In ancient times, it was customary for offerings to the gods to depict the trouble the people had been saved from. To that end, the priests recommend that the people make five gold tumors and five gold rats. We know the people were afflicted with tumors [1 Samuel 5:6] but this is the first we’ve heard of rats.
It’s possible that the tumors were the actually the bubonic plague, which is known to be carried by rodents. Or, its possible that in addition to the tumors God also sent rats to devastate the agriculture of the Philistines during this time. The bottom line is we don’t know exactly where the rats came from or how they were involved in the Philistine’s problems. But apparently they were.
In any case the people were hopeful, but not 100% sure (perhaps) God would lift His hand from their gods and their land. Notice how the Philistines knew it was the God of Israel who was destroying their country. Notice also their admission that the God of Israel was more powerful than their own gods.
The Philistines were trying to do the right thing. They did not know the God of the Bible well enough though, and they got some things wrong here. Most importantly, they mistakenly believed that God needs to be appeased with sacrifices.
Many ancient religions such as those of Rome or Greece teach that their gods needed to be appeased. Appeasing God is still very prevalent today in religions like Islam. Muslims believe that they must earn their way into Allah’s good graces by performing certain acts here on earth. Those acts are often violent, such as killing Christians or Jews.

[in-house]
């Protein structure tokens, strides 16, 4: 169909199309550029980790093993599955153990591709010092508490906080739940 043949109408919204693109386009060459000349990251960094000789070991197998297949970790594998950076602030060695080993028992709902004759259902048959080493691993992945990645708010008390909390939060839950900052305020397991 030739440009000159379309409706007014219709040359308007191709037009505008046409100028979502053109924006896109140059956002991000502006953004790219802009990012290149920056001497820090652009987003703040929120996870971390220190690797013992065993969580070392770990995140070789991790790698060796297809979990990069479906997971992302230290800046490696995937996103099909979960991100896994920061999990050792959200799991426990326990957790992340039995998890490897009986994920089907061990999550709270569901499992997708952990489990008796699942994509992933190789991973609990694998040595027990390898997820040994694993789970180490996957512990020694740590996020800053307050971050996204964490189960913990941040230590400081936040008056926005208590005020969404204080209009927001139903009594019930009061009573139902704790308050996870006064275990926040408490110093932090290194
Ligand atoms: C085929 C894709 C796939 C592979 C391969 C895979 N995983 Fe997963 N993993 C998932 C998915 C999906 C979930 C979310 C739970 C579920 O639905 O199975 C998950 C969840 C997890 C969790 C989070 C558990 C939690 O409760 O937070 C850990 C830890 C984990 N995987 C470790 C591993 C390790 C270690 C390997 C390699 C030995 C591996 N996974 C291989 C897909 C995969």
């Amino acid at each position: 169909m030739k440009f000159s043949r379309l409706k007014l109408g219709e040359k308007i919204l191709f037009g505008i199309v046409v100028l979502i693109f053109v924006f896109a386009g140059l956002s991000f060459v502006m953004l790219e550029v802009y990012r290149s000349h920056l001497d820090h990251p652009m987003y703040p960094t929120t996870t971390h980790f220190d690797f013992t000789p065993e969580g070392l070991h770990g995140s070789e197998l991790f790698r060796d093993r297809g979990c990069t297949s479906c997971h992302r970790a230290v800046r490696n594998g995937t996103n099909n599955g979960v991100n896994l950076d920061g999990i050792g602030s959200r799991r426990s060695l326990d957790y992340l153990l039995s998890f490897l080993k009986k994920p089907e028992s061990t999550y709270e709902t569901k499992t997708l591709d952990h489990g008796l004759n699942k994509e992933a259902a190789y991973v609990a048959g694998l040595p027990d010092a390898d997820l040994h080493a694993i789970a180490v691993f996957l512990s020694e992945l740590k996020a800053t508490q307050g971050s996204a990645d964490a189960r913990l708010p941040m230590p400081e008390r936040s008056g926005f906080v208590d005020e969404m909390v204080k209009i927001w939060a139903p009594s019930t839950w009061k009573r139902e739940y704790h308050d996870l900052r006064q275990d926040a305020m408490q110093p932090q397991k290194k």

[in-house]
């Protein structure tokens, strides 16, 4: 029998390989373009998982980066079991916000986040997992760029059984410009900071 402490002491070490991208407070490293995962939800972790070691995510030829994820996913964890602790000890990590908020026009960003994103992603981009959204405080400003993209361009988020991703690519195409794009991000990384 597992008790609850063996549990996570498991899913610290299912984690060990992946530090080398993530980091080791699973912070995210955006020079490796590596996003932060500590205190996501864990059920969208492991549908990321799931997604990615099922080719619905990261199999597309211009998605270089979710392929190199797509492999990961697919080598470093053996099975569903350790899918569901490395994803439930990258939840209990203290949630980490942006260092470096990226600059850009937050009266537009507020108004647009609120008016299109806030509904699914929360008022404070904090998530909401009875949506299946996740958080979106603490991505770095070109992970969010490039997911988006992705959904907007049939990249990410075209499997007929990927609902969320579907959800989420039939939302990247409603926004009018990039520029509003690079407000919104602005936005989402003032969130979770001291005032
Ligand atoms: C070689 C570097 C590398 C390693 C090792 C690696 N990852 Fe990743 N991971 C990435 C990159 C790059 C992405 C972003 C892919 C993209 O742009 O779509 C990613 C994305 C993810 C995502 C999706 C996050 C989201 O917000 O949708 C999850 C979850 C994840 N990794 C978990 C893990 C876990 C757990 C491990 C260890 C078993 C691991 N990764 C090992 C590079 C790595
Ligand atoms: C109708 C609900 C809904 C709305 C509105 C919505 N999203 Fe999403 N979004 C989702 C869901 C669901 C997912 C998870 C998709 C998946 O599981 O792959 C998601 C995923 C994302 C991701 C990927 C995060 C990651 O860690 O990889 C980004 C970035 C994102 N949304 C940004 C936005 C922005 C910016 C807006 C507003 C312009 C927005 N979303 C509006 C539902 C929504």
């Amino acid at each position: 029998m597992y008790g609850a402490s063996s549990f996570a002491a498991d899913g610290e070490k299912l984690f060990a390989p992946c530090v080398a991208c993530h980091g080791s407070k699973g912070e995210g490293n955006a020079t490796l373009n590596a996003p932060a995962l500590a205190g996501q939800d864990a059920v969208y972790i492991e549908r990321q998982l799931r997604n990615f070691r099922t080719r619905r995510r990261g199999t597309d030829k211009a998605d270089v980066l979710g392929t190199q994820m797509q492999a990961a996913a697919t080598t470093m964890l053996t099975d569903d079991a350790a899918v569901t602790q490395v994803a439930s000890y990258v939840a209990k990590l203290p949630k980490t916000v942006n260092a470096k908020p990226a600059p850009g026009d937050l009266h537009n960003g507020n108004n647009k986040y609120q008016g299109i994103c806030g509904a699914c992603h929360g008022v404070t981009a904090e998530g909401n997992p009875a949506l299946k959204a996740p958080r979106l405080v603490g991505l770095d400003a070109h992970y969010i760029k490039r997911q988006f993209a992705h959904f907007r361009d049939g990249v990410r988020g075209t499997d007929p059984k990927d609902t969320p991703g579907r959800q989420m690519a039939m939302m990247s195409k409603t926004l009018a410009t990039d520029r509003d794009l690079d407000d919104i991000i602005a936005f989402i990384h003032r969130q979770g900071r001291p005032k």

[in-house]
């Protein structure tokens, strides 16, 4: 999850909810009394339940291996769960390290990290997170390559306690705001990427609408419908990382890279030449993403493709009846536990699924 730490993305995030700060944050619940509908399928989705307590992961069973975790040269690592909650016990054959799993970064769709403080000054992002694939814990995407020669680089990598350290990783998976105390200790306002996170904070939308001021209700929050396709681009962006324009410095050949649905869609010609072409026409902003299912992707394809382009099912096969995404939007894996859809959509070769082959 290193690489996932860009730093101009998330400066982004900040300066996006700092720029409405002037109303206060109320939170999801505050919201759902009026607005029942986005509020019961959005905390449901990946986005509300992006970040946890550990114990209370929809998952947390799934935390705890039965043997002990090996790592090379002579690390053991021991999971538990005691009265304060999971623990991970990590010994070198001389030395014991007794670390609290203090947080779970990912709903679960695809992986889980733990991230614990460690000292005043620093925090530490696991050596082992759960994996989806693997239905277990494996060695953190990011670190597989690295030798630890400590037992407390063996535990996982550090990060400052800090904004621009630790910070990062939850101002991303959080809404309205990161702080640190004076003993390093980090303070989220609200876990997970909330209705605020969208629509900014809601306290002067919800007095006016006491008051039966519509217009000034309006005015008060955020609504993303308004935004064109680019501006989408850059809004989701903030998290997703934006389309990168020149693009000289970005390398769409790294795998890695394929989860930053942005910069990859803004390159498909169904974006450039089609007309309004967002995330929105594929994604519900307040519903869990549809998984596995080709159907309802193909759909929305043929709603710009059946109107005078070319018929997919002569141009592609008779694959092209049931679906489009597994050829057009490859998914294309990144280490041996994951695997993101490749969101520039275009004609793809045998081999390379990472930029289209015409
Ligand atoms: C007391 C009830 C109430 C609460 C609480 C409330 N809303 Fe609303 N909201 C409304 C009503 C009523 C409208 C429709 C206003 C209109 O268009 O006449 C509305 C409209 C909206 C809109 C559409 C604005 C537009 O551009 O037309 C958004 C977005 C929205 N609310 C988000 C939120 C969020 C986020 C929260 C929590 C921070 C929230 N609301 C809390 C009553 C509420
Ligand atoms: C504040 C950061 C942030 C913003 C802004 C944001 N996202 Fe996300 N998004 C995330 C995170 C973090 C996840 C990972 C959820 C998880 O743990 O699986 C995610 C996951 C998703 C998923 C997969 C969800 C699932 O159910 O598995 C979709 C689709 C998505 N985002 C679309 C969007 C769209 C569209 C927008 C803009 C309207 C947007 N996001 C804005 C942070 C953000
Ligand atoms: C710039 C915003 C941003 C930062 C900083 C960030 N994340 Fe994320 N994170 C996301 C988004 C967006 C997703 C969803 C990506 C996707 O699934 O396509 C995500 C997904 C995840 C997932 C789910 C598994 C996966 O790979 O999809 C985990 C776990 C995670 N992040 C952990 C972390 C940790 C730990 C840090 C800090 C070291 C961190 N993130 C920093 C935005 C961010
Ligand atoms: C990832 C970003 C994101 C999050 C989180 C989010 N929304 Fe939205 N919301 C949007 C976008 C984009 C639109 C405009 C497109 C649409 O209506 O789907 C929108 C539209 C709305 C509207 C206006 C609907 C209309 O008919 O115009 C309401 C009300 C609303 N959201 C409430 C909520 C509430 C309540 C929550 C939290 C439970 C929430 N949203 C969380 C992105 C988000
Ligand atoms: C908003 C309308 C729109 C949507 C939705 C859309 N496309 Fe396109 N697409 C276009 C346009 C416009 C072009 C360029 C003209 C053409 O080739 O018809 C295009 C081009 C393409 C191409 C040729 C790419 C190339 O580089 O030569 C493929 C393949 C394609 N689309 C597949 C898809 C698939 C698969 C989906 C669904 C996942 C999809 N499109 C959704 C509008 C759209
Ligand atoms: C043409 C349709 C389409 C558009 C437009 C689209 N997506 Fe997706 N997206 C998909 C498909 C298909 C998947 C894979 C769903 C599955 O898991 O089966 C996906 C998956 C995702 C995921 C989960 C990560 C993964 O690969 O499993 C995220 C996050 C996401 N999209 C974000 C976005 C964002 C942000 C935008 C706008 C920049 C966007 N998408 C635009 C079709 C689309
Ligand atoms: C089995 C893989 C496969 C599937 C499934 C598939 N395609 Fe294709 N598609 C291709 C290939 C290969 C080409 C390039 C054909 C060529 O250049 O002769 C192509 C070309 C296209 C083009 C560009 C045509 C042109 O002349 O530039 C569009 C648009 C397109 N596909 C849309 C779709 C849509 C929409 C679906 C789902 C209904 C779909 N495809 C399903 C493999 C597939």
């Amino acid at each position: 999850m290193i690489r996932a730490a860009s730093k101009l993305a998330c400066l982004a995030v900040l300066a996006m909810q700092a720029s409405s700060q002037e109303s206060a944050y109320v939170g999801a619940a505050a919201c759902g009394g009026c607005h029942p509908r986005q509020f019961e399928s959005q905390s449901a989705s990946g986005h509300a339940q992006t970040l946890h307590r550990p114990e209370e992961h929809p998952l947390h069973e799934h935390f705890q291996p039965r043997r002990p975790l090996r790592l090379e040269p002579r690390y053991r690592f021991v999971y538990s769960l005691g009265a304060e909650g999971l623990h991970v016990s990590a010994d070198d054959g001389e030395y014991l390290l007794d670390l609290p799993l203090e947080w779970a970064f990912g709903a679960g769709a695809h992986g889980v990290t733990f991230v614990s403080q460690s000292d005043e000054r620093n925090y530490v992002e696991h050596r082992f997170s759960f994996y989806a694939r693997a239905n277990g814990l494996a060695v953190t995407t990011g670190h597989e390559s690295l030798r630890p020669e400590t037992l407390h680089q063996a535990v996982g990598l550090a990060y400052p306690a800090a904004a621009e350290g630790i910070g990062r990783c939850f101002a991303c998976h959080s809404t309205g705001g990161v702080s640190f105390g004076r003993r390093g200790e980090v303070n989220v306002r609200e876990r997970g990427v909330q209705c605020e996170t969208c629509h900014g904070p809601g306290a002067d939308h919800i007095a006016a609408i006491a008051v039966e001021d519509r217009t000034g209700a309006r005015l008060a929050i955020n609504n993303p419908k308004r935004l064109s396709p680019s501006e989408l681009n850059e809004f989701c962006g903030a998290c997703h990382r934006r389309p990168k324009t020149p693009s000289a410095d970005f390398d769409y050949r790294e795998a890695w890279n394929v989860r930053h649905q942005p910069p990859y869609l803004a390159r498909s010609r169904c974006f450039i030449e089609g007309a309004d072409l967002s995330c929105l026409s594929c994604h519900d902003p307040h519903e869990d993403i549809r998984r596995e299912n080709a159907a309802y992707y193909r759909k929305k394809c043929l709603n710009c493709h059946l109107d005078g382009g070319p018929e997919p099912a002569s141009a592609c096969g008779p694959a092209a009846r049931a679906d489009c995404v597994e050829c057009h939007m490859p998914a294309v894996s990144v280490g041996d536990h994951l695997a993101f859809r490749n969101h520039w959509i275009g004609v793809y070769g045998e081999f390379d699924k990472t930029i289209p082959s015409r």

Even some Bible-based religions like Catholicism have fallen into this trap with, for example, their ritual of candle lighting in order to get their prayer requests fulfilled or with their belief that one must be baptized with water to go to heaven.
All this amounts to one thing: people thinking they can obligate God through their own actions. They think they can control God. This, of course, is not true [Romans 8:8].
Moreover, there is no reason to control God. The whole idea of controlling God is based on a misunderstanding of God Himself. Many people – too many people – think God is an angry tyrant who needs to be, and can be, appeased (i.e. controlled) through our actions. But this is an inaccurate picture of God. And an inaccurate understanding of man.
The concept of appeasement puts man in control of his own god. When man can appease his god, then the god is no longer the god; man is. And, of course, we are not gods. And God cannot be controlled.
True, sin has separated us from God. But no man can close that gap on his own by making an offering to God. Only Jesus can reconcile God and man. This is precisely what Jesus did on the cross – He took on the penalty for sin so we don’t have to [2 Corinthians 5:18]. Therefore, none of us have to do anything to reconcile ourselves to God.
God is not angry with you. He does not need to be appeased. He loves you and desires to spend eternity with you regardless of the mistakes you’ve made with your life [John 3:16; Romans 5:8; 1 John 4:10 et. al]. That is why He created you in the first place.
He doesn’t want gifts from you. He simply wants you.